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Community Language Activity (By Country)
    Hubert Devonish
Jamaican Language Unit
31st January 2004
Suriname, with its large number of small linguistic groups, shows the least signs of community level activity in the area of protecting indigenous language.
There is a series of community initiatives in the preservation of indigenous endangered languages of Guyana. Miranda La Rose (Stabroek News, April 2, 2003) reports on the launch of two books, a 19-page primer written by Miriam Abbott (2003a,b), entitled ‘Let’s Read and Write Makushi’, with illustrations by the Makushi Teachers’ Language Workshops, as well as a beginners’ book with the title ‘My First Grammar Book’ aimed at Makushi-English speakers. According to the Stabroek News (April 2, 2003), this was the outcome of a series of four workshops, involving 26 teachers and Makushi researchers, aimed at developing the teaching of Makushi literacy in primary and nursery schools in the Rupununi area. As part of this thrust, a tri-lingual, Makushi-English-Portuguese dictionary is being developed to cater, not just for that section of the Makushi population, estimated at 9,000, living in Guyana where English is the official language, but also the estimated 14,000 living in Brazil where Portuguese plays that role.
Basing themselves on work already undertaken by linguists from 1967 onwards, the Wapishiana Writers Workshop, has been in operation. It consists mainly of teachers who have as their goal the promotion of literacy in Wapishiana in their schools and communities. They are reported as having produced a number of publications in the language (La Rose, 2003), as many as 20 according to Melville (2003, p. 3). Other Wapishiana language promotion activities at the community level have included training nursery school teachers to read, write and make teaching aids in Wapishiana. In addition, a Wapishiana dictionary is being compiled by a speaker of the language, Collette Melville (GINA, 2003). At the level of overall language policy and practice, Adrian Gomes, the coordinator of the Wapishiana Literacy Association and head teacher of the Aishalton Secondary School is reported as seeming to favour a formal policy on native language literacy and bi-lingual education (GINA, 2003).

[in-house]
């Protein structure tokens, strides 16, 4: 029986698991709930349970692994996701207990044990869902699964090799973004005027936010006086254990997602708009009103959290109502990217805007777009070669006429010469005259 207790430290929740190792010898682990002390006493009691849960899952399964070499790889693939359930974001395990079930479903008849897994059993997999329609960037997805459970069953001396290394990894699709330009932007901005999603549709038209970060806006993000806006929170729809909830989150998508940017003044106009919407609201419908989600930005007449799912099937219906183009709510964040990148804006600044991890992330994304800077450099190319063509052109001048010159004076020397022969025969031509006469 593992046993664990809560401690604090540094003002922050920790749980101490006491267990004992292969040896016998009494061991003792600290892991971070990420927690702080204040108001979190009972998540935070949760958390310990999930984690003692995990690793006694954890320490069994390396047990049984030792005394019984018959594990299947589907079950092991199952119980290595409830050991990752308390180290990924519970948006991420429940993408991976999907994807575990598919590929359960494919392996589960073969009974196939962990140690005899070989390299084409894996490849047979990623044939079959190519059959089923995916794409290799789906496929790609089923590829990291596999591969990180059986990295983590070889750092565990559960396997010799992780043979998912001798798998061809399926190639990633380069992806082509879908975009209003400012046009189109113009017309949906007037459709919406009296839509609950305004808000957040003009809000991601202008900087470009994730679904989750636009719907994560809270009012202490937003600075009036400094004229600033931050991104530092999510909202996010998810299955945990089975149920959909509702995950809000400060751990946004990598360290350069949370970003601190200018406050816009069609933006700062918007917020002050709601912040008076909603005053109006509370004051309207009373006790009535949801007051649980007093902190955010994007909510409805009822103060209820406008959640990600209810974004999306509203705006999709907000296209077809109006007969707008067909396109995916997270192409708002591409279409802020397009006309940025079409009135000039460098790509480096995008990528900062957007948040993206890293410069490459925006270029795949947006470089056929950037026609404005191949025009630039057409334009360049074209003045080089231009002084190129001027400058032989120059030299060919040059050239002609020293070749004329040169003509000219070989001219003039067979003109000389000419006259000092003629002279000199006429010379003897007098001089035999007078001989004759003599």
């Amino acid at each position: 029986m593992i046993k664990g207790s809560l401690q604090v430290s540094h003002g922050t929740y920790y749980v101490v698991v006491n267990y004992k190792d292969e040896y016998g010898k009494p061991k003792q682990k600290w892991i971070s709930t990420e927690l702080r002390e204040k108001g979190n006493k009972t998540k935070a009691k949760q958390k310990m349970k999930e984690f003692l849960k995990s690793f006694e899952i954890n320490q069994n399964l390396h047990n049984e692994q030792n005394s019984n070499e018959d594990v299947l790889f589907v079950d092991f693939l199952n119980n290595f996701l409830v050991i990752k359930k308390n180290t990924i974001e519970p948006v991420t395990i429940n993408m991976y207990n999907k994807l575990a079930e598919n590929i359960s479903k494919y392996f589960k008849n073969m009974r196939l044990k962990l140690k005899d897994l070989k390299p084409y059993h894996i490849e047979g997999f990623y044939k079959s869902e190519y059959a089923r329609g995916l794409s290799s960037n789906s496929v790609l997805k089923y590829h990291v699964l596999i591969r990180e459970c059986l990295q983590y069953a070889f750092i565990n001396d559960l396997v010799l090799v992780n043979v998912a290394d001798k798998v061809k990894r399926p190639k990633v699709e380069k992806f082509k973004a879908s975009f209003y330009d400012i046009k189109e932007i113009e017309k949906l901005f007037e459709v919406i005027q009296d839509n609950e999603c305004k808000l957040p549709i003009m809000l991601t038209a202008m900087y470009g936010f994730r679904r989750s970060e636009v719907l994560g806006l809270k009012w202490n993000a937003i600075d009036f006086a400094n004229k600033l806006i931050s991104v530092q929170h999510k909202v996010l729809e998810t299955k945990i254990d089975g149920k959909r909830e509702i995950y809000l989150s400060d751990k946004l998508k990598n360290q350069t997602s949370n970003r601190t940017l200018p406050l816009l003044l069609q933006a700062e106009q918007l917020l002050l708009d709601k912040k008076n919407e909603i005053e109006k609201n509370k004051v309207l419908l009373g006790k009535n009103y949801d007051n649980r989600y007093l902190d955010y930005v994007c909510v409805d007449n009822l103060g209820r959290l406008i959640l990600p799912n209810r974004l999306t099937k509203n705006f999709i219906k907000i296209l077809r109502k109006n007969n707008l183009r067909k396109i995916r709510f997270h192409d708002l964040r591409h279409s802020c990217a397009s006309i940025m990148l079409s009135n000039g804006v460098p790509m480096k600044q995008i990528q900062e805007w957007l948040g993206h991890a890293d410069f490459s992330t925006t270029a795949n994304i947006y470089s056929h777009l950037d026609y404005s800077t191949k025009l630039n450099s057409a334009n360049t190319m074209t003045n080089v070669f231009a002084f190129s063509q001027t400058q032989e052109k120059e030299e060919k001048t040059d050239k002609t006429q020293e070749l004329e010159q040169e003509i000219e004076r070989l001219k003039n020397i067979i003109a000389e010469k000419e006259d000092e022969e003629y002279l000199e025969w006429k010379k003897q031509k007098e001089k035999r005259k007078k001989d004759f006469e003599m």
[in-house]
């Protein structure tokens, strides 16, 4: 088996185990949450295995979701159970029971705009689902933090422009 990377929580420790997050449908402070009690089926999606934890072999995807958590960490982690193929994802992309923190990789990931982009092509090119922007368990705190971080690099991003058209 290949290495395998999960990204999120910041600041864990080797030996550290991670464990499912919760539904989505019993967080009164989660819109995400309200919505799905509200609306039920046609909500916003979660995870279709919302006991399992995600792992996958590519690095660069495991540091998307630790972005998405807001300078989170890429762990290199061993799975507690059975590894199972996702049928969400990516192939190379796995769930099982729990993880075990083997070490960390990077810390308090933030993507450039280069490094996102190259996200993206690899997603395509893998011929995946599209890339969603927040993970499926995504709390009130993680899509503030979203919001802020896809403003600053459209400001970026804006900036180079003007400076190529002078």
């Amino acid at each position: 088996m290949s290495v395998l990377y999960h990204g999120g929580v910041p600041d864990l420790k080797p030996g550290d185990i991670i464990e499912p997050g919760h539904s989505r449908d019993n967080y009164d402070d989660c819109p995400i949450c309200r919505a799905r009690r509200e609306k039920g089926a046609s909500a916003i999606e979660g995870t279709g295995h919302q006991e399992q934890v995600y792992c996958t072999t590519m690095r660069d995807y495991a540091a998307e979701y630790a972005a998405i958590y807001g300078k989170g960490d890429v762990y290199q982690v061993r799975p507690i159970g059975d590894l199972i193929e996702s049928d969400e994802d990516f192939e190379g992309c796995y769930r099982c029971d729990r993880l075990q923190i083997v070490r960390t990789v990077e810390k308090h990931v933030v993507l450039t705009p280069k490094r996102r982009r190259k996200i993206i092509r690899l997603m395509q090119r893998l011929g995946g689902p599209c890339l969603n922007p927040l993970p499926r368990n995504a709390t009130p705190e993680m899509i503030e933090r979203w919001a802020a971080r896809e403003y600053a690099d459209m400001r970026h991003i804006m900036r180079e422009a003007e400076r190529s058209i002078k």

Lokono (Arawak)
Melville (2003, p. 3) reports the absence of any focused activity in favour of Lokono (Arawak). He does suggest, however, that some villages have, from time to time, organised classes. He indicates, however, that the work of the group organised by the Catholic Church at Santa Rosa, a Lokono community, appeared to be developing well. All of this is against the background of the pioneering work done by Father John Bennett (19??), a Lokono Anglican priest, who has produced an Arawak-English dictionary as well as a set of ten lessons in Lokono.
It is difficult to deal with the fate of Garifuna in Belize without linking it to its fate in the other countries where it is or has been spoken. In the country of origin, St Vincent, Langworthy (n.d. p. 42-46) suggests the last speaker of Vincentian Garifuna died in 1932. Fortunately for the survival of the language, the majority of the Garifuna speaking population of St. Vincent had been deported by the British to Central America at the end of the 18th century, as a result of an uprising against the British. In Central America, the language has thrived and spread across several countries, notably Guatemala, Honduras and Belize.